Canopus is a rare example of a supergiant of spectral type F. Canopus is essentially white when seen with the naked eye (though F-type stars are sometimes listed as "yellowish-white"). It is located in the far southern sky, at a declination of −52° 42' (2000) and a right ascension of 06h24.0m.
Canopus is 15,000 times more luminous than the Sun and the most intrinsically bright star within approximately 700 light years. For most stars in the local stellar neighborhood, Canopus would appear to be one of the brightest stars in the sky. Canopus is out-shone by Sirius in our sky only because Sirius is far closer to the Earth (8 light years).
Its surface temperature has been estimated at 7350 ± 30 K. Its diameter has been measured at 0.6 astronomical units (the measured angular diameter being 0.006 arcseconds), 65 times that of the sun. If it were placed at the centre of the solar system, it would extend three-quarters of the way to Mercury. An Earth-like planet would have to lie three times the distance of Pluto.
Canopus is part of the Scorpius-Centaurus Association, a group of stars which share similar origins.
The other etymology of the name is that it comes from the Egyptian Coptic Kahi Nub ("Golden Earth"), which refers to the way it would appear near the horizon in Egypt and be correspondingly reddened by atmospheric extinction from that position. There is also a ruined ancient Egyptian port, Canopus, apparently specifically named for the star, near the mouth of the Nile; its site was the location of the Battle of the Nile. (Or it could be that Menelaus's legendary pilot was named after the port, and the port was named the "Golden Floor" because of the many valuable cargoes that passed across its quays and the profits made by merchants there.)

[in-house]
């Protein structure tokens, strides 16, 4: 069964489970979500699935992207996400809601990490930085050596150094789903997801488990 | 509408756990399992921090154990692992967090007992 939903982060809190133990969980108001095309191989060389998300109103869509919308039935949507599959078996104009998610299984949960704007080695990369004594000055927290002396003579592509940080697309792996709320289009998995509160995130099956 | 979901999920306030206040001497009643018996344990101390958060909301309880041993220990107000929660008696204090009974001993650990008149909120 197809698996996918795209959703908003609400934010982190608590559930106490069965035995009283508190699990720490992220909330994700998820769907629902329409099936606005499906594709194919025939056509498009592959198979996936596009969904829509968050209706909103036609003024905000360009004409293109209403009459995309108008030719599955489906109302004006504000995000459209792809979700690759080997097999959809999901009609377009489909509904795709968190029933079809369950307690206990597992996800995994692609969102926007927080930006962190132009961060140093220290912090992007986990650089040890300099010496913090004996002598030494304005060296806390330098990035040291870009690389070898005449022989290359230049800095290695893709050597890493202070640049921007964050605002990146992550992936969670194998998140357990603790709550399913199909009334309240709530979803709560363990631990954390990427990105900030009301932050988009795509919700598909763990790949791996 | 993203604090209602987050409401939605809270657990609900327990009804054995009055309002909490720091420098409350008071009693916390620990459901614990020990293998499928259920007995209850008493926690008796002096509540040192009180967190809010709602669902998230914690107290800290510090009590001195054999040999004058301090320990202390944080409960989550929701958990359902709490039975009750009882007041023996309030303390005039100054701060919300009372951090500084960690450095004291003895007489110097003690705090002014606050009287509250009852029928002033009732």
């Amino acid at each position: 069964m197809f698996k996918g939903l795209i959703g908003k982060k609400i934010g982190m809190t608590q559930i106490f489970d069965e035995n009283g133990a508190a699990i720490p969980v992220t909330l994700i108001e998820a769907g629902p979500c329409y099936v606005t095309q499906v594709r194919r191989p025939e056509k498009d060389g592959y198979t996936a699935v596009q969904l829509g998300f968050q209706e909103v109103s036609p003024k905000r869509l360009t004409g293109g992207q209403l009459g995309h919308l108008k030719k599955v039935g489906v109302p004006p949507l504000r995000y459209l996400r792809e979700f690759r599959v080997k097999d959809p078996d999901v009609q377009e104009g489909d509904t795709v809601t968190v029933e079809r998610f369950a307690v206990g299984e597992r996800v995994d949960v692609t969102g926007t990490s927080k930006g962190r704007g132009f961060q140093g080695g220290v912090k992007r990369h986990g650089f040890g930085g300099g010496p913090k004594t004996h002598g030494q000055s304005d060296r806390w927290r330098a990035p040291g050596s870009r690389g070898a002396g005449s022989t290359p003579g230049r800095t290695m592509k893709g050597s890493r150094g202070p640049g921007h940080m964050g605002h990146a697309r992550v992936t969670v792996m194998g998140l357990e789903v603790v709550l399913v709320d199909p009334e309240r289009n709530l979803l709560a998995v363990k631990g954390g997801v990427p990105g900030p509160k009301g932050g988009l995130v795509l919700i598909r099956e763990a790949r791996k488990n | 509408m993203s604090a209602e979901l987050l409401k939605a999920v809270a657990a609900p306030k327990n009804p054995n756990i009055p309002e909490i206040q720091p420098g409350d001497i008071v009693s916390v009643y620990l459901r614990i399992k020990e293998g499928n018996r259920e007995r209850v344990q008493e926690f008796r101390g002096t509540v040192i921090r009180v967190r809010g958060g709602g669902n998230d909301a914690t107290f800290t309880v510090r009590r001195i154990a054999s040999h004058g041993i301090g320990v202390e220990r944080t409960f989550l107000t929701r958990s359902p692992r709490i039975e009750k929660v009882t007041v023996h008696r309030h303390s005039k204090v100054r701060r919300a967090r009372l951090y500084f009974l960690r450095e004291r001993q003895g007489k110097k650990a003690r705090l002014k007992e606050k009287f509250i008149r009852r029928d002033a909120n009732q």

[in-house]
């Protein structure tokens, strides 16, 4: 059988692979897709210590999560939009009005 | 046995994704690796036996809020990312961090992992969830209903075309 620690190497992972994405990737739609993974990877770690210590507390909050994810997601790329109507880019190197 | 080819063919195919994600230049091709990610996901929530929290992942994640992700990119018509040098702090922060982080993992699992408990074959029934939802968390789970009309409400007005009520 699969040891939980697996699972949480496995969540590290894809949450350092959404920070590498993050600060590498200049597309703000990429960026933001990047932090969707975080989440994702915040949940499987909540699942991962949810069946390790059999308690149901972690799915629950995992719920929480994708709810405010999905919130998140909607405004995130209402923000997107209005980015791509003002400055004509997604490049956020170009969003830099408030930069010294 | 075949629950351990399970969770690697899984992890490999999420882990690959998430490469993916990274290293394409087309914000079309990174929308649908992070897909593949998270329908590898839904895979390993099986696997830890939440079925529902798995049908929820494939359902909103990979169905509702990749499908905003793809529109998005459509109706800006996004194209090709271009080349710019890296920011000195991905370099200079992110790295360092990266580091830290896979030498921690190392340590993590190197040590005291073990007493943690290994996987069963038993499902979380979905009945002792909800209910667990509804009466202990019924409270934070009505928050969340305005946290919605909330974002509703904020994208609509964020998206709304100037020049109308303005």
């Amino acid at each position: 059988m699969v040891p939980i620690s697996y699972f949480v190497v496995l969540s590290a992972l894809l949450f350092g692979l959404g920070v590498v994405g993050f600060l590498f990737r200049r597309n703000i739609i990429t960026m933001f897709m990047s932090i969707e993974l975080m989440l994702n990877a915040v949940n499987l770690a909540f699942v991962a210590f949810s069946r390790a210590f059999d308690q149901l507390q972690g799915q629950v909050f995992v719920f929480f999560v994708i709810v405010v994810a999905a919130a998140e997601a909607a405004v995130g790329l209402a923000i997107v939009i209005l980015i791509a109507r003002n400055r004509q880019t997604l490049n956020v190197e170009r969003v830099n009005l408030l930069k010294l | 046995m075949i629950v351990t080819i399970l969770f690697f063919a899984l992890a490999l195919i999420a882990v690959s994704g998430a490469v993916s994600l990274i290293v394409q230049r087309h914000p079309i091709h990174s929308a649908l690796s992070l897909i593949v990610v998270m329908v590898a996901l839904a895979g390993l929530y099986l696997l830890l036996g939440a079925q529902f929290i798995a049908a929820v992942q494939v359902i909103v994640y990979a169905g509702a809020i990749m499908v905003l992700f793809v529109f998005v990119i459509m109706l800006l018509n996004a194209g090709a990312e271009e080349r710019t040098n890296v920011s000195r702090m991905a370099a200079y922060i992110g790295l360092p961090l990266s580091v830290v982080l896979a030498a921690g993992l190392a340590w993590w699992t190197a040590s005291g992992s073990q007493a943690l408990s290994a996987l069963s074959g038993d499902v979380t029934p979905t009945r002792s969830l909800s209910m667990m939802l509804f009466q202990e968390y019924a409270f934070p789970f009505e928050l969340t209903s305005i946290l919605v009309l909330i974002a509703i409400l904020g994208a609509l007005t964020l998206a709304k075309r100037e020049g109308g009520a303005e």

A third possibility is its origin from the Semitic root G(C)-N-B (Gimal-Nuun-Beth), which in Arabic is Janub (جنوب ). The southeastern wall of the Muslim Ka'bah points to Canopus, and is named Janub as well.
It is known as 老人星(Lǎorénxīng, the Star of the Old) in Chinese, and سهيل (Suhayl) in Arabic.
In Ancient Hindu astronomy and astrolog, Canopus is named Agasti or Agastiya.
In modern times, Canopus serves another navigational use. Canopus' brightness and position away from the orbital plane of our solar system means it is often used by American space probes for navigational purposes, using a special camera known as a "Canopus Star Tracker" in combination with a "Sun Tracker".
The effects of precession will take Canopus within 10° of the south celestial pole around the year 14,000 AD.
To the Bedouin people of the Negev and Sinai, Canopus is known as Suhayl. It and Polaris are the two principal stars used for navigation at night. Due to the fact that it disappears below the horizon, it became associated with a cowardly or changeable nature, as opposed to always-visible Polaris, which was circumpolar and hence 'steadfast'.